Diet quality affects the association between census-based neighborhood deprivation and all-cause mortality in japanese men and women: The Japan public health center-based prospective study

Kayo Kurotani, Kaori Honjo, Tomoki Nakaya, Ai Ikeda, Tetsuya Mizoue, Norie Sawada, Shoichiro Tsugane

Research output: Contribution to journalArticlepeer-review

1 Citation (Scopus)

Abstract

Background: Individuals residing in more deprived areas with a lower diet quality might have a higher mortality risk. We aimed to examine the association between deprivation within an area and all-cause mortality risk according to diet quality. Methods: We conducted a population-based prospective study on 27,994 men and 33,273 women aged 45–75 years. Neighborhood deprivation was assessed using the Japanese areal deprivation index (ADI). Dietary intakes were assessed using a validated 147-item food frequency questionnaire. Results: Individuals residing in the most deprived area had the lowest dietary scores. During the 16.7-year follow-up, compared to individuals with a high quality diet residing in the least deprived area, individuals with a low quality diet had a higher risk of mortality according to increment of ADI (p trend = 0.03); the multivariate-adjusted hazard ratio (95% confidence interval) was 1.09 (0.999–1.19), 1.17 (1.08–1.27), and 1.19 (1.08–1.32) in those residing in the lowest through the highest third of ADI, respectively. However, individuals with a high quality diet had no significant association between ADI and mortality. Conclusion: A well-balanced diet may prevent early death associated with neighborhood socioeconomic status among those residing in highly deprived areas.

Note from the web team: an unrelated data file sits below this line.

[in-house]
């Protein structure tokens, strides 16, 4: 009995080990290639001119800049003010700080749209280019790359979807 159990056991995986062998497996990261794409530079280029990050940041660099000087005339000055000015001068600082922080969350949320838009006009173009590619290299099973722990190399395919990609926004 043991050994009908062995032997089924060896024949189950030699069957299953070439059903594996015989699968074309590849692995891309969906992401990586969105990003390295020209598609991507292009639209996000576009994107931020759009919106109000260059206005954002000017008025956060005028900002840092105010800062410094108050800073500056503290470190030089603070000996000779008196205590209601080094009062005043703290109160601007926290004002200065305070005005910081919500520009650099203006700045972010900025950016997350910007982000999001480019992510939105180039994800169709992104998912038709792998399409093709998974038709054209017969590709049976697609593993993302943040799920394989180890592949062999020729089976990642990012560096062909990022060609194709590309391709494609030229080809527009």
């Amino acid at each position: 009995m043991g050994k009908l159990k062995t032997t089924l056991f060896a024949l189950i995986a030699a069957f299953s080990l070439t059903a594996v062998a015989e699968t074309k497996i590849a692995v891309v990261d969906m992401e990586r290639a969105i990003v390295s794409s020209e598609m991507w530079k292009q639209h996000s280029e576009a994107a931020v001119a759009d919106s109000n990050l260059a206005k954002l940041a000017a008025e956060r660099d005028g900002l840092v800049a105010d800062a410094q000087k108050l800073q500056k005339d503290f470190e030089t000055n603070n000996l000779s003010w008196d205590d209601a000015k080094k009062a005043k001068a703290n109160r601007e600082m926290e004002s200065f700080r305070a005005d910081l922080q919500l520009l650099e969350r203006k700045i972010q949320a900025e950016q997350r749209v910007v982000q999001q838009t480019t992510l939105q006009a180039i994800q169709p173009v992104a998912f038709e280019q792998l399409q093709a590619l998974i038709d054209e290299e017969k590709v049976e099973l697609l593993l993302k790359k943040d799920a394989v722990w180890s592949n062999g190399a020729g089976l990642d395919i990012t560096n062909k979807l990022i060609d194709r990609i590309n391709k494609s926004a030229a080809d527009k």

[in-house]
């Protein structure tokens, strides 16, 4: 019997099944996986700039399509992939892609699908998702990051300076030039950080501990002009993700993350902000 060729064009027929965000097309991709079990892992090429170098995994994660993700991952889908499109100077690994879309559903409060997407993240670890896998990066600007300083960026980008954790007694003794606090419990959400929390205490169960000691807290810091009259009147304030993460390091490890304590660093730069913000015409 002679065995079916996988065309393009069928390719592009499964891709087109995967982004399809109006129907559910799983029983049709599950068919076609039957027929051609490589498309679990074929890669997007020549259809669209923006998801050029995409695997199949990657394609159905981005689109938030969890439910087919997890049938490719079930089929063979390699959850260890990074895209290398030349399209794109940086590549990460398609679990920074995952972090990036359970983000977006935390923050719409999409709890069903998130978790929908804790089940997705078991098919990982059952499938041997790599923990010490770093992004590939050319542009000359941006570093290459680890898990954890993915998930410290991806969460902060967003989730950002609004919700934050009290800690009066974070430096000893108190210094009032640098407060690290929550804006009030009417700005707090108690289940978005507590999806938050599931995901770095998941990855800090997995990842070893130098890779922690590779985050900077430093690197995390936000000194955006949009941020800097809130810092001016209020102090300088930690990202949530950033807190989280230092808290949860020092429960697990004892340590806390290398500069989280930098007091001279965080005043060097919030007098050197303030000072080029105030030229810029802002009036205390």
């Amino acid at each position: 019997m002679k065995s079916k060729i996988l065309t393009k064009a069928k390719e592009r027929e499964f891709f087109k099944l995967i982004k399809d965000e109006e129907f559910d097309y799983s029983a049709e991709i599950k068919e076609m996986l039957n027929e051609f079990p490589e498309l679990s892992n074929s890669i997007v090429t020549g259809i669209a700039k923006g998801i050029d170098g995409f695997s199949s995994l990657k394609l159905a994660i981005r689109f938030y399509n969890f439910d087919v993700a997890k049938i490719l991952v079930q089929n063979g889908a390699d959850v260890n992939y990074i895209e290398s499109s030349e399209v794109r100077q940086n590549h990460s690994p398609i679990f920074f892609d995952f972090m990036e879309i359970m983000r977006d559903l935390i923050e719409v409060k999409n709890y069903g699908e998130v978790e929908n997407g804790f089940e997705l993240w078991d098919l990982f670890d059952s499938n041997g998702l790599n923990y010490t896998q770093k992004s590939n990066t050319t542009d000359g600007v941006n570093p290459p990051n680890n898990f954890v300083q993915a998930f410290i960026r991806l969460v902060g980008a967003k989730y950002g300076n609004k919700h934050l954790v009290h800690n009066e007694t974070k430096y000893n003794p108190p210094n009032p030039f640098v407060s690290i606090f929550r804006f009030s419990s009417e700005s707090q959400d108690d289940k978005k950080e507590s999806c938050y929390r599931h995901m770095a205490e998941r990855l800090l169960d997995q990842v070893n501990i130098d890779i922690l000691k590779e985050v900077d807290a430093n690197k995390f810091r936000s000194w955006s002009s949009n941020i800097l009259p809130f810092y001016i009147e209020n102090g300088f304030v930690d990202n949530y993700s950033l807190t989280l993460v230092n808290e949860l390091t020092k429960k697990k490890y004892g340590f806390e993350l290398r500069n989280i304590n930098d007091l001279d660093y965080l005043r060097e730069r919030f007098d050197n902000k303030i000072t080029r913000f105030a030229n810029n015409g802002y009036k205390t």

Original languageEnglish
Article number2194
JournalNutrients
Volume11
Issue number9
DOIs
Publication statusPublished - 2019 Sep

Keywords

  • Diet quality
  • Early death
  • Hazard ratios
  • Japanese Food Guide Spinning Top
  • Japanese areal deprivation index
  • Mortality
  • Neighborhood deprivation
  • Neighborhood socioeconomic status
  • Well-balanced diet

ASJC Scopus subject areas

  • Food Science
  • Nutrition and Dietetics

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